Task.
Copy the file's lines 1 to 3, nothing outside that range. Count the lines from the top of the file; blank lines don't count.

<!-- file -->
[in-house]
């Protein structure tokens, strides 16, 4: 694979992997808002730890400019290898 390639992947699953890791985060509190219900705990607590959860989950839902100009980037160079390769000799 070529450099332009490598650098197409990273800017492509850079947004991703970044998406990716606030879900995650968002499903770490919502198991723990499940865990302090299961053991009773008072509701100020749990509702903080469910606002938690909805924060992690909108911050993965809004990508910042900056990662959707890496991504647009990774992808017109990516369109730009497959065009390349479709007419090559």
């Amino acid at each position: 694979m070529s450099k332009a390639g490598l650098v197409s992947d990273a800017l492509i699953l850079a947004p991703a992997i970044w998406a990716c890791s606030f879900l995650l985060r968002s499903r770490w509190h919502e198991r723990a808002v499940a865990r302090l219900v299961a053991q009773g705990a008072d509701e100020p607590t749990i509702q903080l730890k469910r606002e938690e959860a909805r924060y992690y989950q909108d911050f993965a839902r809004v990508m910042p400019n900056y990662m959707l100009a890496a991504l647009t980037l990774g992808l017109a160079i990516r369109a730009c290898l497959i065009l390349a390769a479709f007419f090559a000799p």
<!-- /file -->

[in-house]
């Protein structure tokens, strides 16, 4: 694979992997808002730890400019290898 390639992947699953890791985060509190219900705990607590959860989950839902100009980037160079390769000799 070529450099332009490598650098197409990273800017492509850079947004991703970044998406990716606030879900995650968002499903770490919502198991723990499940865990302090299961053991009773008072509701100020749990509702903080469910606002938690909805924060992690909108911050993965809004990508910042900056990662959707890496991504647009990774992808017109990516369109730009497959065009390349479709007419090559």
């Amino acid at each position: 694979m070529s450099k332009a390639g490598l650098v197409s992947d990273a800017l492509i699953l850079a947004p991703a992997i970044w998406a990716c890791s606030f879900l995650l985060r968002s499903r770490w509190h919502e198991r723990a808002v499940a865990r302090l219900v299961a053991q009773g705990a008072d509701e100020p607590t749990i509702q903080l730890k469910r606002e938690e959860a909805r924060y992690y989950q909108d911050f993965a839902r809004v990508m910042p400019n900056y990662m959707l100009a890496a991504l647009t980037l990774g992808l017109a160079i990516r369109a730009c290898l497959i065009l390349a390769a479709f007419f090559a000799p």